What Beetlejuice and the Kahuna spirit might look like in the film.
To prove it the Kahuna spirit breaks into a very Don Ho sounding rendition of Shake Shake Shake Senora with her daughter doing a mid-air tango much like her mother did in the first film. Lydia is holding out at first, but ultimately joins with her daughter, Beetlejuice and Kahuna.

Beetlejuice 2. And no. It won't star Robyn Thicke...

According to Michael Keaton, they've been given the greenlight to make BEETLEJUICE 2. What this means is that they have the go ahead to make the movie. That doesn't necessarily mean that they WILL make the movie. They've been talking Beetlejuice sequel since the movie came out in 1988.

To be honest, my feelings are mixed. Visually, I thought the original was a great movie. However, it was a movie I didn't necessarily enjoy. My biggest problem at the time (and still is) was the fact that title character played by the aformentioned Michael Keaton barely appears in the film. However, he stole the show in the scenes he appeared in.

I also found myself at the time very disturbed by some of the "deaths" portrayed during the Maitlands tour of the afterlife. I was just too young at the the time to really understand the jokes such as the "recently exorcized". Again, too young to appreciate the humor.

Like I mentioned, having the greenlight doesn't mean the movie will be made. They may talk about it for a year or so and then the movie ends up dying a slow death in pre-production hell. And much like previous attempts at a sequel, it never comes to fruition.

Personally, I think they should go with their original idea of BEETLEJUICE GOES HAWAIIAN. Tim Burton's concept was beach movie meets German Expressionism. To give you a better idea take BEACH BLANKET BINGO...


And there you go.

The story followed the Deetz family moving to Hawaii, where Charles is developing a resort. They soon discover that his company is building on the burial ground of an ancient Hawaiian Kahuna. The spirit comes back from the afterlife to cause trouble, and Beetlejuice becomes a hero by winning a surf contest with magic.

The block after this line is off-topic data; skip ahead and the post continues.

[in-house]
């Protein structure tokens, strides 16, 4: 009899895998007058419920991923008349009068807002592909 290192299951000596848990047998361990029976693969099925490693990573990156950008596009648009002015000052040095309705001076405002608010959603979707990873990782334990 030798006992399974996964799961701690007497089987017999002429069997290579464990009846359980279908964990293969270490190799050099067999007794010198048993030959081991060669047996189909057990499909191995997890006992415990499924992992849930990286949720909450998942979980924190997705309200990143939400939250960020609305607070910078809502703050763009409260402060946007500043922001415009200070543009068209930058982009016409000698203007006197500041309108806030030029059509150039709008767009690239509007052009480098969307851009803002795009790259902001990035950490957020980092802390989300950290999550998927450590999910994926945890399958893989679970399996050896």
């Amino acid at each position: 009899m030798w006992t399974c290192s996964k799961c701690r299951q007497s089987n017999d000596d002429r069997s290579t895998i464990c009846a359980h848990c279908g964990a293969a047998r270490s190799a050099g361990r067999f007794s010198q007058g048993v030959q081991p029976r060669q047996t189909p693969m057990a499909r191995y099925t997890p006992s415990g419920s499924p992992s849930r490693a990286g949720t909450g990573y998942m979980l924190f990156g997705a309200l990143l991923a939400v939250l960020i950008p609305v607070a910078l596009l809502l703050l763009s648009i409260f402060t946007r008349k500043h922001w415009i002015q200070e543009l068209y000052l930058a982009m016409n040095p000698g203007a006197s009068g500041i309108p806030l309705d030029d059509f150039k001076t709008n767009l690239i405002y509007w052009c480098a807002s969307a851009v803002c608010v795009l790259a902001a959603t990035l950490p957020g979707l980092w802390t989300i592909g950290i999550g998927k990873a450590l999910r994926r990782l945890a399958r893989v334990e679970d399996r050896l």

Seeing the time that has gone by since the first film, I'm sure changes could easily be made. Instead of having Charles Deetz developing the resort, having an adult Lydia Deetz now running her father's business. You could either have her married with a family, single mother or never married. Thinking Beetlejuice is long since out of her life, he suddenly reappears after all this time. If they were to make Lydia older and long since ditched the Robert Smith look from the first film, they could introduce a pre-teen daughter who dresses not unlike the way her Mum did in the first film who meets Beetlejuice much to Lydia's chagrin... or something.

Sure, if they were to produce that storyline it might end up being a complete and utter train-wreck. But it would be a train-wreck I wouldn't mind seeing just because I'd love to see beach movie meets German Expressionism.

However, something tells me if Beetlejuice 2 does see the light of day, it will be an all new story that will reintroduce the character to a new audience.

That is, if it is ever made.

If you say BEETLEJUICE three times, Robyn Thicke will appear. So DON'T say it... EVER!!

Sunday, November 3, 2013

The Picture of Dorian Gray (1945)

I have really only one word to sum up the 1945 film treatment of THE PICTURE OF DORIAN GRAY...


All of Oscar Wilde's wit and witticism were lost on some very underwhelming and wooden performances. In particular George Saunders gives a "larch" performances as Lord Henry Wotton. The movie does star a very young Angela Lansbury. And only possible criticism I could give to Miss Lansbury is she was hardly in the movie and was sadly under-utilized I feel she was the only bright spot in a very lackluster endeavor.

And the actor playing Dorian Gray I confess I have never heard of. But somehow I didn't imagine Dorian looking like a young Zeppo Marx.

Yes I'm aware Dorian Gray is supposed to be a vain and vapid young man. However, that's no excuse for a lackluster performance.

There is a version of THE PICTURE OF DORIAN GRAY which was produced by the BBC in 1976 featuring Sir John Gielgud and Jeremy Brett as Lord Henry Wotton and the artist Basil Hallward. And from what I have seen so far of that version, their perfomances are far more sparkling and much more intersting despite the BBC's limited budget at that time than the forgettable performances from the '45.

This proves to me that the only way for Oscar Wilde's lines to work is good acting and good delivery.

But despite my criticisms, any opinion I give is just my opinion. You should be allowed to enjoy any movie you wish. If you think the 1945 film is a classic, then you have every right to think so..

By the end, I just felt like I aged two hours and the movie remained young.